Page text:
Last November, Washington voters overwhelmingly approved Initiative 940, a police accountability measure requiring that investigations of fatal police shootings be “completely independent of the agency whose officer was involved in the use of deadly force.” Investigations of these incidents — 15 so far this year — will now be put to the test. The hope is that the increased accountability and transparency will increase public trust.
Having called for independent investigations of police shootings in the past, I was gratified but not surprised to see voters approve I-940. The vote reflects public desire for greater integrity in investigations of police shootings. There is a perception that police officers lack the objectivity to conduct proper investigations and tend to “protect their own.”
Take the January 2017 shooting of Jeremy Dowell in Lynnwood. It was investigated by Snohomish County’s “Smart Team,” made up of personnel from various police agencies. After the team published its findings justifying the shooting, no fewer than 12 witnesses filed statements contradicting the Smart Team’s report. The Seattle Times also reported on incomplete and misleading aspects of the investigation.
This investigation was technically “outsourced” yet affirms community distrust in investigations by police, of police. Which brings us to the new law.
The independent investigations described in I-940 inform whether there is evidence to support criminal charges against an officer, as well as whether other laws or policies were violated. Crucially, the law leaves it to the Criminal Justice Training Commission (CJTC), a body of 14 members — almost all law enforcement professionals — to determine what constitutes an “independent investigation.”
As CJTC staff convenes this month, they face a formidable challenge in creating criteria that meet the public’s expectations and the needs of the criminal justice system. The CJTC should consider the following principles to uphold the values of impartiality, transparency and expediency that will help ensure that investigations stand up to public scrutiny:
Create flexible options, with clear parameters
Given the complexities of our state’s geographic and demographic diversity, one size won’t fit all. Local officials will benefit from a menu of options for independent investigations. Any solution needs to address timely responses for evidence collection and any other time-sensitive aspects.
Outside Washington, there are models in which medical examiners, lawyers, private investigators and civilian police oversight offices conduct independent investigations. These civilians have expertise in investigations, sometimes through law enforcement experience.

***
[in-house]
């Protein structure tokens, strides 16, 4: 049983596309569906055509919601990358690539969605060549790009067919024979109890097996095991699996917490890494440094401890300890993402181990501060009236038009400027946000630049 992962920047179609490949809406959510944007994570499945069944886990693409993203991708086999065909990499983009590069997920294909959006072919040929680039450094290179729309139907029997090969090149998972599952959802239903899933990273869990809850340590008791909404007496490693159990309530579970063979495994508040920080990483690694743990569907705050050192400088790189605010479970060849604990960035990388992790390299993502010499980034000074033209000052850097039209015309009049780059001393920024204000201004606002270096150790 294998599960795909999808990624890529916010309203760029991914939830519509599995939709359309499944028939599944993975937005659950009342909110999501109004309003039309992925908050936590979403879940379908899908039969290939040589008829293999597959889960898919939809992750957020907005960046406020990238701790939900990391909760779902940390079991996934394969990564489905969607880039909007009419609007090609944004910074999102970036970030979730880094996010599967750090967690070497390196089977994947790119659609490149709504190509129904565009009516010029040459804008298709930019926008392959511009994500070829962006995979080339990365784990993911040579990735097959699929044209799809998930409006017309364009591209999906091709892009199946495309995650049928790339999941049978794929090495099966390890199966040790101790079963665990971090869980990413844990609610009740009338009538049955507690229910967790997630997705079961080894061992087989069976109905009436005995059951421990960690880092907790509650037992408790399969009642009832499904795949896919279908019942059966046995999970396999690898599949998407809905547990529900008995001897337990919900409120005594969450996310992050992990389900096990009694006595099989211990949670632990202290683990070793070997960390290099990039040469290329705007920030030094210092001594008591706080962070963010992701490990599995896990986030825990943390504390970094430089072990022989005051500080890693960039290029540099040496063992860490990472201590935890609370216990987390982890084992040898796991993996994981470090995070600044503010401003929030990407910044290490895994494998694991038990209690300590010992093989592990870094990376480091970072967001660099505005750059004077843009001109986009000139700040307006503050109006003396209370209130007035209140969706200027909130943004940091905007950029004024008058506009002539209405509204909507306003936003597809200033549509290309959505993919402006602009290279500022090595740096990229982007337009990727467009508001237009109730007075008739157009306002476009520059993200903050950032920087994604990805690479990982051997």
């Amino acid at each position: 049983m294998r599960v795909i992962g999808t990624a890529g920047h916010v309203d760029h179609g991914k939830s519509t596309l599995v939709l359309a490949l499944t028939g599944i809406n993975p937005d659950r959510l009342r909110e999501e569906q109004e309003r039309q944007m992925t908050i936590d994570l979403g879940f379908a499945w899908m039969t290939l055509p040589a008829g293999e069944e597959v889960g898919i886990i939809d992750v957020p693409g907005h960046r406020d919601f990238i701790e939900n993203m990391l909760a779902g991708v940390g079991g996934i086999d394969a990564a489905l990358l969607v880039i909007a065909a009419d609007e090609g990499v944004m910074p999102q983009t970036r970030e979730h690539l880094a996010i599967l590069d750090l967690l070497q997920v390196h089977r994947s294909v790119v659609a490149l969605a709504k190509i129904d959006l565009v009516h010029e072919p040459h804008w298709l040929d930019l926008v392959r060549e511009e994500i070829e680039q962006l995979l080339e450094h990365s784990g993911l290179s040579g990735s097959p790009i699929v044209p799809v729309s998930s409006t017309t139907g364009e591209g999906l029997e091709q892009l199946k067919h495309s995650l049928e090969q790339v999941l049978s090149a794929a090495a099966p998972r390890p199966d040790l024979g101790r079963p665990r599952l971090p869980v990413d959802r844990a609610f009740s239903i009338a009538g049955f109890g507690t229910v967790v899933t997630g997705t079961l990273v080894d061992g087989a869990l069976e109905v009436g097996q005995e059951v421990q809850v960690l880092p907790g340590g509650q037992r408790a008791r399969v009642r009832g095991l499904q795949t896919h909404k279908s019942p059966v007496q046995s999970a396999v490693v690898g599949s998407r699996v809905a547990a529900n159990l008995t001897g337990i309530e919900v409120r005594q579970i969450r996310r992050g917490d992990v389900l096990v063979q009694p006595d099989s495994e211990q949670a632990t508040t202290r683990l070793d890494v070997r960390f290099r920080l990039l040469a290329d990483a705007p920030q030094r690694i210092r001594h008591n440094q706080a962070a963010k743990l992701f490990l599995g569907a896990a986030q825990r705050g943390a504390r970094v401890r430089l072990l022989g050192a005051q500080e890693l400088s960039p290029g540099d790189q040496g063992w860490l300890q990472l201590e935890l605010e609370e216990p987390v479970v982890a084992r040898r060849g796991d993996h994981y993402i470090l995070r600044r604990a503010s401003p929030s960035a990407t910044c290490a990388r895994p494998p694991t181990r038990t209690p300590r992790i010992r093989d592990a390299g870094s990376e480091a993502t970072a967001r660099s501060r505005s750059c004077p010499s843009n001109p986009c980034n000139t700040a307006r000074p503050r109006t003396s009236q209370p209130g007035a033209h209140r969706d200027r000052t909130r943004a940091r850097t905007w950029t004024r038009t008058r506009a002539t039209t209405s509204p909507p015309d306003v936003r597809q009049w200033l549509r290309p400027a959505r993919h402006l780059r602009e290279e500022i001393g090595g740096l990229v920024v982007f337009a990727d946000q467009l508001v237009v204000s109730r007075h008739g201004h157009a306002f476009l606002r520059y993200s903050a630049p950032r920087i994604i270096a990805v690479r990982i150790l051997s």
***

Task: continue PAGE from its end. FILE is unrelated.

For some rural Washington counties, appointing investigators outside law enforcement may be the only way to achieve independence. A broad view of who can conduct investigations will best serve the diverse needs across the state.
Build credible systems
It will be important for the CJTC to establish criteria to ensure investigators have the level of expertise needed to achieve high-quality, credible investigations. One consideration is whether a central entity — an independent agency, or perhaps “in but not of” the Attorney General’s office — is needed to train independent investigators, and possibly conduct or assist with investigations when requested.
Conquer conflicts of interest
With an emphasis on independence and increasing public confidence, it’s essential to establish criteria that addresses real or perceived conflicts of interest. Ensuring investigations are handled by an entity “completely independent of the agency whose officer was involved in the use of deadly force” is just one part of the test. Beyond that, the investigation must otherwise be independent.
Take, for example the sheriffs in Thurston and Lewis counties. The Thurston County Sheriff has “outsourced” police-involved shooting investigations to a team that includes his twin brother, the Lewis County Sheriff. And the Lewis County Sheriff has “outsourced” investigations to a team that includes his twin brother, the Thurston County Sheriff. While one could argue that the investigatory teams are independent, the players clearly are not, and that should disqualify their involvement in an investigation.
Establishing guidelines for conflicts of interest between agencies and the people within them is critical to achieving impartial investigations.
Look beyond the criminal question
Criminal investigations rarely get at some of the questions most important to the public: What led to this situation, and what can we learn from careful review of underlying policies, tactics, training and supervision. For this reason, it’s important that the CJTC not leave behind the portion of I-940 indicating that independent investigations should also assess compliance with other laws and policies. Clear guidelines for independence when evaluating whether uses of force are within policy will further increase public confidence and offer more comprehensive independent review of shootings.
At a minimum, the CJTC should require that formal agreements between law enforcement agencies and independent investigators specify how the investigation will address whether the use of force is within policy.
Ultimately, how the CJTC envisions achieving independent investigations will determine whether the letter and the intent of Washington’s cutting-edge initiative is fulfilled. A system with options for all jurisdictions, high standards of expertise for investigators, and significant transparency will ultimately increase the quality of investigations and the confidence of the public.
In an earlier version of this Op-Ed, published June 16, 2019, and corrected on June 17, 2019, Jeremy Dowell’s last name was misspelled as McDowell.